Sale 18433
American Art Online
Online 23 July - 7 August 2020

A.D. Breeskin, Mary Cassatt: A Catalogue Raisonné of the Oils, Pastels, Watercolors, and Drawings, Washington, D.C., 1970, p. 81, no. 141, illustrated.
G.T.M. Schackelford, "Pax de deux: Mary Cassatt and Edgar Degas," Mary Cassatt: Modern Woman, exhibition catalogue, New York, 1998, p. 140n26.
V. Hamilton, Millet to Mattisse: Nineteenth- and Twentieth-century French Painting from Kevingrove Art Gallery, exhibition catalogue, New Haven, Connecticut, 2002, p. 70.

This work is included in the Cassatt Committee’s revision of Adelyn Doehme Breeskin’s catalogue raisonné of the works of Mary Cassatt.

Throughout her career, Mary Cassatt explored the subject of children with a wonderful sense of intimacy and tenderness. Her images of young girls are among the finest examples of American Impressionism, and she received much acclaim for her pictures of this subject, returning to the theme throughout her career and investigating it in various mediums. Two Little Sisters is a superb example of her celebrated work, portraying two endearing and youthful girls painted in the hallmark Impressionist technique of Cassatt’s mature style.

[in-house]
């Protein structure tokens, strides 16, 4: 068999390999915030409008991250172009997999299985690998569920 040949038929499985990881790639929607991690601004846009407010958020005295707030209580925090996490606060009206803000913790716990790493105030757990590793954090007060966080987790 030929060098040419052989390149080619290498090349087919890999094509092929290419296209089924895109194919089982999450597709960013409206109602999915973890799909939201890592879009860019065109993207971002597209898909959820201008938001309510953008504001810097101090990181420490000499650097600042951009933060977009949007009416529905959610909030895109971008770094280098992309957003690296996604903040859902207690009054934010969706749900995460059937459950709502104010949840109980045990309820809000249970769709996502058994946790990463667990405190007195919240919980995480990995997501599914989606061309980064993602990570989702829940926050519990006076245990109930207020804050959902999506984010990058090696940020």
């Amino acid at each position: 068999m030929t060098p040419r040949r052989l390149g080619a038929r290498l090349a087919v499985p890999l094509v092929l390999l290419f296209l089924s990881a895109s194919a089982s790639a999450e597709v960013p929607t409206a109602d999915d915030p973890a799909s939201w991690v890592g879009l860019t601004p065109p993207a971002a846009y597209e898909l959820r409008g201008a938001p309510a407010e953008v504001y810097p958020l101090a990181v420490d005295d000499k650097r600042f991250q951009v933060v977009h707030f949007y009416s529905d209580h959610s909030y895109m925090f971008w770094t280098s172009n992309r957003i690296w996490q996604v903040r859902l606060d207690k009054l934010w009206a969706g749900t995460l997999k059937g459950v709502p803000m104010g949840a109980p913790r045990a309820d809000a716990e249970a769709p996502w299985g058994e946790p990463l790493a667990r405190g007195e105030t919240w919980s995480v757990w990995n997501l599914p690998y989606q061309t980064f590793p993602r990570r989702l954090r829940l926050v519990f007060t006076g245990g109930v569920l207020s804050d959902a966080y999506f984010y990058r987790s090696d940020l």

Two Little Sisters demonstrates the thoroughly worked and vibrant surface of Cassatt's fully developed aesthetic. Painted in a close embrace, the two siblings' tender affection resonates off the canvas, lending an immediacy and liveliness to the composition. The heaviest brushwork is used to express the sisters’ warm skin, the fullness of their rosy cheeks and golden hair. With an economy of outlining strokes, Cassatt subtly suggests their bright clothing. Using vivaciously applied colors, Cassatt builds her background with energnetic dashes.

The stylistic maturity of Cassatt's works such as Two Little Sisters was met with great acclaim from critics, dealers, collectors and students on both sides of the Atlantic. The artist's broad international appeal during this period was testament that, "Although she worked throughout her entire career in France, her art is indeed expressive of the vitality which characterized the sturdy American temperament of her own epoch. She fused these thoroughly native qualities with a deep appreciation and thorough knowledge of the painting tradition of France, significantly enriching her life and art." (A.D. Breeskin in The Knoedler Galleries, The Paintings of Mary Cassatt, exhibition catalogue, New York, 1966, n.p.)

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